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ap physics 1
👉 AP Physics Essentials
👟 Unit 1 - Kinematics
1.1Position, Velocity, and Acceleration
🌀 Unit 2 - Dynamics
2.5Newton's Third Law and Free-Body Diagrams
🚀 Unit 3 - Circular Motion
3.0Unit 3 Overview: Circular Motion and Gravitation
3.3Gravitational and Electric Forces
3.4Gravitational Field/Acceleration Due to Gravity on Different Planets
3.5Inertial vs. Gravitational Mass
3.7Free-Body Diagrams for Objects in Uniform Circular Motion
⚡️ Unit 4 - Energy
4.1Open and Closed Systems: Energy
4.2Work and Mechanical Energy
⛳️ Unit 5 - Momentum
🎸 Unit 6 - Simple Harmonic Motion
6.1Period of Simple Harmonic Oscillators
🎡 Unit 7 - Torque & Rotational Motion
7.2Torque and Angular Acceleration
7.3Angular Momentum and Torque
💡 Unit 8 - Electric Charges & Electric Force
8.0Unit 8 Overview: Electric Charge and Electric Force
8.1Conservation of Charge
🔋 Unit 9 - DC Circuits
9.1Definition of a Circuit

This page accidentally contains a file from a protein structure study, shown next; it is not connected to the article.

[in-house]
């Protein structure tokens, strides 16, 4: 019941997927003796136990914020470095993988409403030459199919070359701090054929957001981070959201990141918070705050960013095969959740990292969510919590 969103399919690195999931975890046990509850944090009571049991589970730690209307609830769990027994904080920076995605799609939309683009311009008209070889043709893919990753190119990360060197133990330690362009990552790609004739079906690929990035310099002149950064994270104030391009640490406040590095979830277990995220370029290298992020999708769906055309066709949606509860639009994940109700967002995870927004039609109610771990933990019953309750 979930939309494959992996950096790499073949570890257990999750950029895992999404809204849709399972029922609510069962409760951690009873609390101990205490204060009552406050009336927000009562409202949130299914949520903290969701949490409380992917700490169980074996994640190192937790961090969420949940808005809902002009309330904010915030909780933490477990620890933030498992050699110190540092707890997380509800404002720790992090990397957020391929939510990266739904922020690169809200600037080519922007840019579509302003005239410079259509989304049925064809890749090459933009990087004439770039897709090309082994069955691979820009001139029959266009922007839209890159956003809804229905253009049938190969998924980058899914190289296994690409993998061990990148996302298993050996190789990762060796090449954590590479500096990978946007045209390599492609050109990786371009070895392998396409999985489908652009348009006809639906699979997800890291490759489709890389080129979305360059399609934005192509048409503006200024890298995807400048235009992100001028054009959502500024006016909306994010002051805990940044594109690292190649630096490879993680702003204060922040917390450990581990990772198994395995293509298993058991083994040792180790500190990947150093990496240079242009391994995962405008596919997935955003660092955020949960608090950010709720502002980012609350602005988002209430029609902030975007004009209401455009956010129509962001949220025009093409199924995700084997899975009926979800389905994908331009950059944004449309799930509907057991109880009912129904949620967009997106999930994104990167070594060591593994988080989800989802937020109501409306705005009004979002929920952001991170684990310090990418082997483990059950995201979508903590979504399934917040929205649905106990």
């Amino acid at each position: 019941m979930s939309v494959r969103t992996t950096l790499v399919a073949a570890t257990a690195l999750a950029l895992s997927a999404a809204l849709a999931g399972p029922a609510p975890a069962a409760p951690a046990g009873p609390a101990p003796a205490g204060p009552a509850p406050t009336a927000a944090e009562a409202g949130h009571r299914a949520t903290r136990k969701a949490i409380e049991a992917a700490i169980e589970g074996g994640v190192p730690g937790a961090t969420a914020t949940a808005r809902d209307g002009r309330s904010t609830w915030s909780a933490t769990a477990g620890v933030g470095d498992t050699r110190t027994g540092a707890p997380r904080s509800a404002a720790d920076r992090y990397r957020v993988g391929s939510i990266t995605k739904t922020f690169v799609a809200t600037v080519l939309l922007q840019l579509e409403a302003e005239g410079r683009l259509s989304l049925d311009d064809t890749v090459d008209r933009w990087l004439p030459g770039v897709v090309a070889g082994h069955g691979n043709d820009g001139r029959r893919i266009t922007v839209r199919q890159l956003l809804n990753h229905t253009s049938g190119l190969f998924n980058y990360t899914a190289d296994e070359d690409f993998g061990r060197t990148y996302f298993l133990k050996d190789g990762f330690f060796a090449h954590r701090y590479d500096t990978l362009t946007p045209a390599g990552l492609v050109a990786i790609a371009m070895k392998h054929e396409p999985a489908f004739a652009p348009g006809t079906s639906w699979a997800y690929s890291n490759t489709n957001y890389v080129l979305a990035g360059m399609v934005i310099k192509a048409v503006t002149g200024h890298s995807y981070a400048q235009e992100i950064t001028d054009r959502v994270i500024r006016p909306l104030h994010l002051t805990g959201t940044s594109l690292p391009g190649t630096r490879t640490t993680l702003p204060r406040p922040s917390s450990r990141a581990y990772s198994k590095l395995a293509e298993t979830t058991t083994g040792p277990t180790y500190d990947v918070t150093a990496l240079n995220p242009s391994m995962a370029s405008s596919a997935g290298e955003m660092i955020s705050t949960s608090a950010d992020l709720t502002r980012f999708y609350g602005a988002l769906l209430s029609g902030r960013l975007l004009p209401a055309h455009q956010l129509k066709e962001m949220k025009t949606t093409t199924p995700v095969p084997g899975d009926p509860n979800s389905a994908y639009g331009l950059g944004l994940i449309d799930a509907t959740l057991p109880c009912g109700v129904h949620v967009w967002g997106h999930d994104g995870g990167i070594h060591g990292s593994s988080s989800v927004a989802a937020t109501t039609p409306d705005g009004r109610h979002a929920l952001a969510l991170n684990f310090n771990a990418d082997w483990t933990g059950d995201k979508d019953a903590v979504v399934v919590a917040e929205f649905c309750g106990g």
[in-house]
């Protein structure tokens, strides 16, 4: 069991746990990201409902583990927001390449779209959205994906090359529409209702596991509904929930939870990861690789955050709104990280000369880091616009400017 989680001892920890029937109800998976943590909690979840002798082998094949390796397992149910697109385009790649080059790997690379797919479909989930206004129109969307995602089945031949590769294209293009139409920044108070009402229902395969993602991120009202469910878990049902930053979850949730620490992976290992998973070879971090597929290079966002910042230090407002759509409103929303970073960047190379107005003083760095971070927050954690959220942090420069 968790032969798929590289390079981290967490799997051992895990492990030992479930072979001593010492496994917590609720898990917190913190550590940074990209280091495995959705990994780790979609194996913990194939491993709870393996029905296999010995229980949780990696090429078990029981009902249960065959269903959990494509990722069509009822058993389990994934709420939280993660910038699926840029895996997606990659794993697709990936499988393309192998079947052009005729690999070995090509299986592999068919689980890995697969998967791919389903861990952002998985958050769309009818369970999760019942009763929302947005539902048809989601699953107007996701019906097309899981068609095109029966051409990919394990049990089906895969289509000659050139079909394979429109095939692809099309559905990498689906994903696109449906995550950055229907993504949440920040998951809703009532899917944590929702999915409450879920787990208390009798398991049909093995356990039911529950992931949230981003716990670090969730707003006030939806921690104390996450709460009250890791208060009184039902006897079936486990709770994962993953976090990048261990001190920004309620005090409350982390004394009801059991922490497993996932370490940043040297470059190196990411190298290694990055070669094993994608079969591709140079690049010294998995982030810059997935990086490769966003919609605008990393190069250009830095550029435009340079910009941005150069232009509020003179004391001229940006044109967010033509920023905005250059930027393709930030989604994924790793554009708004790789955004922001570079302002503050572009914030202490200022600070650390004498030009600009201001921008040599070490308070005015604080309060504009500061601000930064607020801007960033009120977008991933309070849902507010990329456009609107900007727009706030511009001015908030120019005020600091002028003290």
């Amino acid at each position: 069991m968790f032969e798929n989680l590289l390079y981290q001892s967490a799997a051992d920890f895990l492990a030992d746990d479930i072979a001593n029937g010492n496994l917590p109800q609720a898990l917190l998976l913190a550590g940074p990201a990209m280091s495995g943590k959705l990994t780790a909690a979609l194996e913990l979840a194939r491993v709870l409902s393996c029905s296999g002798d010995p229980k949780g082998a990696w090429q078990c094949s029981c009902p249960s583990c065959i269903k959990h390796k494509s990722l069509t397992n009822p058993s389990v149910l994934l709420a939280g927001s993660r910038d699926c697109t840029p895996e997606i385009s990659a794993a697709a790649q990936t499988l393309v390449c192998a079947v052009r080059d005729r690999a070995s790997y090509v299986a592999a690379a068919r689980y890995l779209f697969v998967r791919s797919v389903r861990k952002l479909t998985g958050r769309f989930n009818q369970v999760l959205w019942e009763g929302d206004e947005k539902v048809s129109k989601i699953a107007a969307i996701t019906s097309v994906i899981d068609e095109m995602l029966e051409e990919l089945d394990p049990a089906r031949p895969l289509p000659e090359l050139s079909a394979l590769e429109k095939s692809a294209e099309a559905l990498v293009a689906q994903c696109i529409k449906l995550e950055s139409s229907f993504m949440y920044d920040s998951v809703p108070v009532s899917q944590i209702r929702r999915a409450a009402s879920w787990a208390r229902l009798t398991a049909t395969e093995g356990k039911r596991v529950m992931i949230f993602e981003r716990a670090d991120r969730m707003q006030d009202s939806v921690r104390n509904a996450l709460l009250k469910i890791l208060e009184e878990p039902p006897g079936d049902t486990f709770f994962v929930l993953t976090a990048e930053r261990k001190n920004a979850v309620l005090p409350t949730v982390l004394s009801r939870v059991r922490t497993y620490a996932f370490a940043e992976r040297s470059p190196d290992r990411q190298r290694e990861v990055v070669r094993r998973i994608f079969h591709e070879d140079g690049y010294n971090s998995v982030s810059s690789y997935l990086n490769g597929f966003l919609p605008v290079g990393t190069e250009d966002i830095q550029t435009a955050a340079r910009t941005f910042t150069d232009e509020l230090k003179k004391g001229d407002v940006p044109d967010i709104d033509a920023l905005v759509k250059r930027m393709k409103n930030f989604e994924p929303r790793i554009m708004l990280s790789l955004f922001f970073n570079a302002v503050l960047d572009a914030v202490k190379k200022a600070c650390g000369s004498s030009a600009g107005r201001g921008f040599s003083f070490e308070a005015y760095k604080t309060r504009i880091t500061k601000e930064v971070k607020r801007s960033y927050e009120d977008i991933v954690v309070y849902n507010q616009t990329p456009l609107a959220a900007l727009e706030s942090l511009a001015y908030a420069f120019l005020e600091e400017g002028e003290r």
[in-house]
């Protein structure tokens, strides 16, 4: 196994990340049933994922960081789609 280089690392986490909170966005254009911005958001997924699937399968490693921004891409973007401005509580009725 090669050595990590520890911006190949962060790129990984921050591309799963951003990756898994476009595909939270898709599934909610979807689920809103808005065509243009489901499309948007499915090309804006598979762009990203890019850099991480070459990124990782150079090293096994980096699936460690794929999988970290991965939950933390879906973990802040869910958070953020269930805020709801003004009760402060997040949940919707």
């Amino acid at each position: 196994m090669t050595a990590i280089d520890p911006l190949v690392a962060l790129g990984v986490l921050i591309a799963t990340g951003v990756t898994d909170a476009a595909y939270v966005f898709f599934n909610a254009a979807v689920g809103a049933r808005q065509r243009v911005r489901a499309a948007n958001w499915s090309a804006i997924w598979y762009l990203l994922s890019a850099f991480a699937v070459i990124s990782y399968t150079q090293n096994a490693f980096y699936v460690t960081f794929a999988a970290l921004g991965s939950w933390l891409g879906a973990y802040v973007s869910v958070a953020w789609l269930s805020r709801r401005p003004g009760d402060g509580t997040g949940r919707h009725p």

9.3Ohm’s Law, Kirchhoff’s Loop Rule (Resistors in Series and Parallel)
🔊 Unit 10 - Mechanical Waves & Sound
10.1Properties of Waves
10.3Interference and Superposition (Waves in Tubes and on Strings)
✍️ Free Response Questions (FRQs)
Quantitative / Qualitative Translation
⏱️ 6 min read
June 11, 2020
The Qualitative / Quantitative Translation is one of the 5 FRQs that appear on the AP Physics 1 Exam. This particular question is usually worth 12 points (out of a total of 45) and is suggested to take around 25 minutes to complete. The word qualitative implies the use of words. The word quantitative implies the use of mathematics. This means that a QQT is a question that requires you to go between words and mathematics in describing and analyzing a situation.
Work with multiple representations - You may be given one representation of a situation and asked to create another representation of the same situation. Representations can include math equations, word descriptions, graphs, diagrams, and data tables.